The Jewish community is made up of groups, both denominationally and socially. The spectrum is wide, often with heated disagreements on the nature of Judaism and Jewish identity. But all of these groups have one thing in common, said Paul Golin, JOI associate executive director. Writing in the Huffington Post, he pointed out that they all have “a deep engagement with their Jewish identity, which often (though not always) manifests itself through participation in the organized Jewish community.” In other words, they are all in some sense Jewish “insiders.”
Much has been written about trying to unify those on the inside, but Golin thinks there is a more important discussion at hand – bridging the gap between those on the inside and those on the outside. “That divide is growing wider,” Golin warns, “to the point where we may see an irreparable, Arctic-ice-shelf-like drop-off in the Jewish population over the next 20 years, if we can’t find a way to better bridge the gap between the inside and out.”
At JOI, we have long believed that addressing this divide is what will make or break the future of the Jewish community. “Literally millions of American Jews are headed toward the exits, and we aren’t putting nearly enough resources toward trying to convince them that it’s worth it for them to engage or re-engage,” Golin writes. These are the people – both individuals and families – who are the key to our growth.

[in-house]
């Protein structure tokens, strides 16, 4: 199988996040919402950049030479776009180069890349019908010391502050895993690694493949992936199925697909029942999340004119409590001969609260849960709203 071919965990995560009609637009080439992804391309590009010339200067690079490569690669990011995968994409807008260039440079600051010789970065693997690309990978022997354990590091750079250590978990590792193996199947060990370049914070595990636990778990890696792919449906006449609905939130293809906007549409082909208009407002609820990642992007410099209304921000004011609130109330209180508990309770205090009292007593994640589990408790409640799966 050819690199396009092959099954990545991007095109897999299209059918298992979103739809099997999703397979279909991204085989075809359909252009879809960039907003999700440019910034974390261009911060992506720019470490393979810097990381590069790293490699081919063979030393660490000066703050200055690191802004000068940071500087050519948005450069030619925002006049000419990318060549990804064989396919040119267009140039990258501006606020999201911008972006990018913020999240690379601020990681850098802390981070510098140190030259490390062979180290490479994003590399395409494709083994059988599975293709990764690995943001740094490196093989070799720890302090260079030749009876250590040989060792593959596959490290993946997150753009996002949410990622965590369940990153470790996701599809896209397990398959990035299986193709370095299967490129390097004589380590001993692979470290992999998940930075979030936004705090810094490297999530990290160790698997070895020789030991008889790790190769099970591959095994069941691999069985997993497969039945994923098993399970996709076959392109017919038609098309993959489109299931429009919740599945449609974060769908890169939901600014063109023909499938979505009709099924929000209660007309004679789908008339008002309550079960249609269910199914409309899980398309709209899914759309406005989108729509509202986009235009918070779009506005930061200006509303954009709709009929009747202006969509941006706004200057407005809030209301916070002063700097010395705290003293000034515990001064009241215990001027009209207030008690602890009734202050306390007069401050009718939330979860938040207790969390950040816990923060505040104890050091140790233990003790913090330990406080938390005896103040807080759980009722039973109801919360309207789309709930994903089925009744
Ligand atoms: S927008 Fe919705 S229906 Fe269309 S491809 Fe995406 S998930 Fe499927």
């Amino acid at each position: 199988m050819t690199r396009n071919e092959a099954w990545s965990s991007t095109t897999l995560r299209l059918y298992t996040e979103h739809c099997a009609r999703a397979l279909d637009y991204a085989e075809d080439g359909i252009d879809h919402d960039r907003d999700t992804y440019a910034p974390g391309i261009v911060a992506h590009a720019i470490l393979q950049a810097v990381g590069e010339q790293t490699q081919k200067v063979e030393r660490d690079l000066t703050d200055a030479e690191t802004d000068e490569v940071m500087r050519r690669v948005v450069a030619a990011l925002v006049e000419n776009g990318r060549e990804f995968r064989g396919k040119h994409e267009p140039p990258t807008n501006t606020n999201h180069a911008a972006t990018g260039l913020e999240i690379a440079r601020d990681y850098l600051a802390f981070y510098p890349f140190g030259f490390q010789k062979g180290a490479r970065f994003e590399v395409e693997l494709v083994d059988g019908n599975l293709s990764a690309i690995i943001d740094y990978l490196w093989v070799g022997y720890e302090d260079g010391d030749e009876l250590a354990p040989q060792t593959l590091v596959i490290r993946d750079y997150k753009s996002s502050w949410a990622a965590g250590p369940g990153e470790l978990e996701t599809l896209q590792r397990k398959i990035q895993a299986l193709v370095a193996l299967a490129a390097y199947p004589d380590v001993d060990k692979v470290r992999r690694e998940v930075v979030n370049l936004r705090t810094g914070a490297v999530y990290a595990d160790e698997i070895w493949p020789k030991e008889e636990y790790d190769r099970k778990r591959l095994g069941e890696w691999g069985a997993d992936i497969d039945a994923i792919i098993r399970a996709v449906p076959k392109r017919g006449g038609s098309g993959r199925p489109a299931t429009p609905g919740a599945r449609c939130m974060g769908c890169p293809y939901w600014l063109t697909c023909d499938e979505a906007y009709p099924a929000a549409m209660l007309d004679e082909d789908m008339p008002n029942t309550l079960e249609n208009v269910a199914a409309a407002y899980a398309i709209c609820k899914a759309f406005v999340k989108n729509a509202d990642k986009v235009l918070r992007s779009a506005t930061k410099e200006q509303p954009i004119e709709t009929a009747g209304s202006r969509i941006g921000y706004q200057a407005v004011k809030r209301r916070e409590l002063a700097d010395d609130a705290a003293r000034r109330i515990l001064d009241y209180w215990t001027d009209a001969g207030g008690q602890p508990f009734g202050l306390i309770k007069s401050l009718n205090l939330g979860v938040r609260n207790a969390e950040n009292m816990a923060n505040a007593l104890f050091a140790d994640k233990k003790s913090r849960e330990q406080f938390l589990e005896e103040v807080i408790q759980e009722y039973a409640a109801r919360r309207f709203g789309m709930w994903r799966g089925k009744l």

What we need to do is work to understand why are there outsiders and how can we motivate them to take part in Jewish life. There are numerous questions we should be asking to shrink this disconnect. What does the Jewish community look like to outsiders? What is it that keeps us involved? How can we best share the “hope and meaning that those of us on the inside have experienced?”
It’s time we focused more of our attention on reaching those on the outside, or those drifting away. These efforts don’t have to supersede programs that create “new forms of expression for those already on the inside.” But we need to recognize that the future of the Jewish community will be determined by how many continue their exodus or turn back to Jewish engagement.
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